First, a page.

Sullivan St. Bakery
73 Sullivan Street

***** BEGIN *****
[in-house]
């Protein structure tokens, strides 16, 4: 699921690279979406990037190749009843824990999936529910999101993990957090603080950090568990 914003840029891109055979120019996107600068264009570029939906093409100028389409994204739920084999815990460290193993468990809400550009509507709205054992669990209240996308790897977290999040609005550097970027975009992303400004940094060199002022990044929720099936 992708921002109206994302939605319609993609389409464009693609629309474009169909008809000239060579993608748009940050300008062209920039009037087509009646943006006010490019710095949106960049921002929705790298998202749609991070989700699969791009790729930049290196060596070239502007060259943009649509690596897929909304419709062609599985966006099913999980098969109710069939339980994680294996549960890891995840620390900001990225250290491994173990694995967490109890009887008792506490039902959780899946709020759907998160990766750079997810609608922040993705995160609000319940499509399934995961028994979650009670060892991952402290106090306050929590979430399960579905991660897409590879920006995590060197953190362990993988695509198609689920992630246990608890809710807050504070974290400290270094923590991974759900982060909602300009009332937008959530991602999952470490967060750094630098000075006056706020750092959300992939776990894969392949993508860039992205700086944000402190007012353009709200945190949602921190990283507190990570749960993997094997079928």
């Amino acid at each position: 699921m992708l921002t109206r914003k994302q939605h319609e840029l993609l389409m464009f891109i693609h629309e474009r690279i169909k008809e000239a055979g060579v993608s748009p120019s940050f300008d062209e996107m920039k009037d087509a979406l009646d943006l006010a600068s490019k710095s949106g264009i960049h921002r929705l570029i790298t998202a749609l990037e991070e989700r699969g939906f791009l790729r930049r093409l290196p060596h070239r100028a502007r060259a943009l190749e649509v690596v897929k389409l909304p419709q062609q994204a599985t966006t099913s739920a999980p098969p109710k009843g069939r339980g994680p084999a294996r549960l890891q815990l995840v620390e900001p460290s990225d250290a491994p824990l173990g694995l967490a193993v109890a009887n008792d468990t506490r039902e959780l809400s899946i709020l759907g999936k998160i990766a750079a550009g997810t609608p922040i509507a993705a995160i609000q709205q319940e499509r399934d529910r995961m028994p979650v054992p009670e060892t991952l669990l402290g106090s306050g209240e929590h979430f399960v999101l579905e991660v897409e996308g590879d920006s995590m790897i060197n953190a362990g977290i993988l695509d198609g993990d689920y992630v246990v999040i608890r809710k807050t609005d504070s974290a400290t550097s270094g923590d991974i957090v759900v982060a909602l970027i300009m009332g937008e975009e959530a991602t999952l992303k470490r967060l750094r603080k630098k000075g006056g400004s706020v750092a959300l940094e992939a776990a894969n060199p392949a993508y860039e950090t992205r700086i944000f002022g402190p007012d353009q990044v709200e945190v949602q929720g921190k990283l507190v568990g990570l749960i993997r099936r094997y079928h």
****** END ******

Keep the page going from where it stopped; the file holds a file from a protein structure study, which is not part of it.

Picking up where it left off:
Old-school slice hounds, Brooklyn nostalgists, and the dairy council will hate us for this. They'll say, "Where's the cheese?" Or "Isn't anyone gonna warm it up?" Then they'll shake their heads and mutter, "That ain't even pizza." Sullivan St. Bakery's Roman-style pizza has nothing in common with that archetypal New York street food, the slice -- except, of course, that it is, indeed, sold by the slice. The bakery's Jim Lahey, the city's premier bread-maker, has redeemed Italy's greatest contribution to walkabout fast food, even if what he calls pizza is unrecognizable to some. He applies the artisanal principles he learned in Rome (high-grade flour and wild yeast; simple, all-natural ingredients; hand-dimpled dough) to his roster of pizzas, which he accessorizes only minimally with a sprinkling of pecorino, thin potato slices, cremini mushrooms, or, in season, baby artichokes or celery root. The quintessential slice, however, is the seductively simple pizza pomodoro: a mere quarter-inch-thick square of incredibly flavorful crust, remarkably crisp around the edge but not brittle, chewy and pliant inside without residual limpness, redolent of ripe fruit and olive oil, and boasting a thin coat of bright, tasty tomato puree and that's it. The flavors commingle nicely at room temperature, making Sullivan St.'s pizza pomodoro perhaps the only pizza that ought to be eaten cold.
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